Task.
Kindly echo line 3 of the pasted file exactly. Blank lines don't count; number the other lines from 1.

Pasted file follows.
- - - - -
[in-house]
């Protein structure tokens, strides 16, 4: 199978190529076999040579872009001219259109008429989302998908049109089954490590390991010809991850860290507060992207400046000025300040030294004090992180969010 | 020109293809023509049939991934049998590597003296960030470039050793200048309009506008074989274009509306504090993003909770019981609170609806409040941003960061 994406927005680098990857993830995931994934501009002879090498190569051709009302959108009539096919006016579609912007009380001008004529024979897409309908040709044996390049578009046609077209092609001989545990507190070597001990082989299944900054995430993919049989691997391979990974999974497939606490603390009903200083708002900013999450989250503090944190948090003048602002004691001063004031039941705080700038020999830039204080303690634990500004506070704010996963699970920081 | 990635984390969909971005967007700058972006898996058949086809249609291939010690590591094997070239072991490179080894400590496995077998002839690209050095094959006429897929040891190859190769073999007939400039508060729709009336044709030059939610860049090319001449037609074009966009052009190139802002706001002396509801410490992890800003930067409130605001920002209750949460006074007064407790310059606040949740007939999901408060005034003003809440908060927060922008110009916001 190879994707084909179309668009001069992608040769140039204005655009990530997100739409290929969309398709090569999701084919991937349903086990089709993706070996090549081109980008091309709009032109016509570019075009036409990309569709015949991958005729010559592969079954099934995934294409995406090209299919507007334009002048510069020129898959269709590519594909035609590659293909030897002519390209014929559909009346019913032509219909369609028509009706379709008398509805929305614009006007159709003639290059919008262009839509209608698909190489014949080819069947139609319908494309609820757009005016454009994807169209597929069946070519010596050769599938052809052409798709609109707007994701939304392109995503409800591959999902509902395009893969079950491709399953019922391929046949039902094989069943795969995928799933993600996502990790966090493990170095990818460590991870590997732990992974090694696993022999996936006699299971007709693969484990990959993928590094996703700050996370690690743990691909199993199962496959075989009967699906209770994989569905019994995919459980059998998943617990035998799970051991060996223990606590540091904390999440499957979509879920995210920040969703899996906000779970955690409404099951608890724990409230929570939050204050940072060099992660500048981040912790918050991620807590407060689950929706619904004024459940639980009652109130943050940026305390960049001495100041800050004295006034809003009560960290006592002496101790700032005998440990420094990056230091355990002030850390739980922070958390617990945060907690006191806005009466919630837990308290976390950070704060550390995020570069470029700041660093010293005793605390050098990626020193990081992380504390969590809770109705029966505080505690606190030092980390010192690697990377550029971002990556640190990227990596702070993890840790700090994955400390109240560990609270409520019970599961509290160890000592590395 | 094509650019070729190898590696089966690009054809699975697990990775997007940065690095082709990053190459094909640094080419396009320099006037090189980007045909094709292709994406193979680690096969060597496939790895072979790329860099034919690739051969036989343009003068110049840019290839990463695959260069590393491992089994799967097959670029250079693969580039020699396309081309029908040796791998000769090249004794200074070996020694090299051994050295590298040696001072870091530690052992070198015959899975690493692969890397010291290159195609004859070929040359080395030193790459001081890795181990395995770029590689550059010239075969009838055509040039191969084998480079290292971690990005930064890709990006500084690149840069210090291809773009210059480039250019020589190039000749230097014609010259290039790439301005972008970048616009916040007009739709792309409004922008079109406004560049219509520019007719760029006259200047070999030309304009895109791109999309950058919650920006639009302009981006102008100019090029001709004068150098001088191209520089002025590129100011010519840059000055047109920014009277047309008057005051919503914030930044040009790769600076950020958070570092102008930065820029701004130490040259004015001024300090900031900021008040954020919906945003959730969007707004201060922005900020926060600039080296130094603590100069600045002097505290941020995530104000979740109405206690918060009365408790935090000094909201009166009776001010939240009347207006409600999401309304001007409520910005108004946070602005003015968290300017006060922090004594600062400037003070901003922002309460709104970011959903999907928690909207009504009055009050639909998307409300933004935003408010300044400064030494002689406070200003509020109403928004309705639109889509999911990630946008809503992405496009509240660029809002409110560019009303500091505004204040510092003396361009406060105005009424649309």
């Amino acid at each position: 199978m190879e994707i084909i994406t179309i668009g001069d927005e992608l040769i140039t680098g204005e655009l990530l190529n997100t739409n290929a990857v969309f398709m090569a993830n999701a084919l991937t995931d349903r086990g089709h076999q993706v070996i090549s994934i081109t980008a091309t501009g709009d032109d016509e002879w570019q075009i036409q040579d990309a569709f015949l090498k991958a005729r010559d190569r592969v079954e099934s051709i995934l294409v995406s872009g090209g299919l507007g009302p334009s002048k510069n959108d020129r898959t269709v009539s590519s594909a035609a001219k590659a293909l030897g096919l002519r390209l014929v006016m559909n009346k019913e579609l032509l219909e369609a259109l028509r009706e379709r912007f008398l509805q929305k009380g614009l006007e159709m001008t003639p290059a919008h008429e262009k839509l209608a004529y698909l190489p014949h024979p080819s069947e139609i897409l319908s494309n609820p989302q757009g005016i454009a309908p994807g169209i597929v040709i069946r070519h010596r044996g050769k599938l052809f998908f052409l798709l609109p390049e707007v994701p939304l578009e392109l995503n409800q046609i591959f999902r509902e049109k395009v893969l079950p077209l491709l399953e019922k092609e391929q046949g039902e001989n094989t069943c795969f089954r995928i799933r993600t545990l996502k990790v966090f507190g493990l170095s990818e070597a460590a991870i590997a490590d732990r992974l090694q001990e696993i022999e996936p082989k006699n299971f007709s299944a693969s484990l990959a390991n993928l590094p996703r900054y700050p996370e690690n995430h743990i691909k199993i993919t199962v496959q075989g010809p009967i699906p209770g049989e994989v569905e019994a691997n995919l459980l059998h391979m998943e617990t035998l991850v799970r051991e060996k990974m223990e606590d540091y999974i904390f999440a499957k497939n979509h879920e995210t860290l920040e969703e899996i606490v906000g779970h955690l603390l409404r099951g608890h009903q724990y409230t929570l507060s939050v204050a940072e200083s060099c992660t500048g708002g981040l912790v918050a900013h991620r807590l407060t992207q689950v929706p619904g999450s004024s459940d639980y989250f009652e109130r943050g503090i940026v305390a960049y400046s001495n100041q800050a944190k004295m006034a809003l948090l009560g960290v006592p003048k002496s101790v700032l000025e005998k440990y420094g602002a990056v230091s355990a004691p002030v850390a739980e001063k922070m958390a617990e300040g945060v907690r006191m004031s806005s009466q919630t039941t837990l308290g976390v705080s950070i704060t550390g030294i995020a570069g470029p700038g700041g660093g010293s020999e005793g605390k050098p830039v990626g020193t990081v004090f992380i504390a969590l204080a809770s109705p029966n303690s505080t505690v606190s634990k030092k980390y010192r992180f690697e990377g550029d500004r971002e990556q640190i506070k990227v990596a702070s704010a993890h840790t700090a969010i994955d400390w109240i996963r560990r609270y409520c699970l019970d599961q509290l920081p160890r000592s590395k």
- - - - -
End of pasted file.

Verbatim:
């Amino acid at each position: 199978m190879e994707i084909i994406t179309i668009g001069d927005e992608l040769i140039t680098g204005e655009l990530l190529n997100t739409n290929a990857v969309f398709m090569a993830n999701a084919l991937t995931d349903r086990g089709h076999q993706v070996i090549s994934i081109t980008a091309t501009g709009d032109d016509e002879w570019q075009i036409q040579d990309a569709f015949l090498k991958a005729r010559d190569r592969v079954e099934s051709i995934l294409v995406s872009g090209g299919l507007g009302p334009s002048k510069n959108d020129r898959t269709v009539s590519s594909a035609a001219k590659a293909l030897g096919l002519r390209l014929v006016m559909n009346k019913e579609l032509l219909e369609a259109l028509r009706e379709r912007f008398l509805q929305k009380g614009l006007e159709m001008t003639p290059a919008h008429e262009k839509l209608a004529y698909l190489p014949h024979p080819s069947e139609i897409l319908s494309n609820p989302q757009g005016i454009a309908p994807g169209i597929v040709i069946r070519h010596r044996g050769k599938l052809f998908f052409l798709l609109p390049e707007v994701p939304l578009e392109l995503n409800q046609i591959f999902r509902e049109k395009v893969l079950p077209l491709l399953e019922k092609e391929q046949g039902e001989n094989t069943c795969f089954r995928i799933r993600t545990l996502k990790v966090f507190g493990l170095s990818e070597a460590a991870i590997a490590d732990r992974l090694q001990e696993i022999e996936p082989k006699n299971f007709s299944a693969s484990l990959a390991n993928l590094p996703r900054y700050p996370e690690n995430h743990i691909k199993i993919t199962v496959q075989g010809p009967i699906p209770g049989e994989v569905e019994a691997n995919l459980l059998h391979m998943e617990t035998l991850v799970r051991e060996k990974m223990e606590d540091y999974i904390f999440a499957k497939n979509h879920e995210t860290l920040e969703e899996i606490v906000g779970h955690l603390l409404r099951g608890h009903q724990y409230t929570l507060s939050v204050a940072e200083s060099c992660t500048g708002g981040l912790v918050a900013h991620r807590l407060t992207q689950v929706p619904g999450s004024s459940d639980y989250f009652e109130r943050g503090i940026v305390a960049y400046s001495n100041q800050a944190k004295m006034a809003l948090l009560g960290v006592p003048k002496s101790v700032l000025e005998k440990y420094g602002a990056v230091s355990a004691p002030v850390a739980e001063k922070m958390a617990e300040g945060v907690r006191m004031s806005s009466q919630t039941t837990l308290g976390v705080s950070i704060t550390g030294i995020a570069g470029p700038g700041g660093g010293s020999e005793g605390k050098p830039v990626g020193t990081v004090f992380i504390a969590l204080a809770s109705p029966n303690s505080t505690v606190s634990k030092k980390y010192r992180f690697e990377g550029d500004r971002e990556q640190i506070k990227v990596a702070s704010a993890h840790t700090a969010i994955d400390w109240i996963r560990r609270y409520c699970l019970d599961q509290l920081p160890r000592s590395k």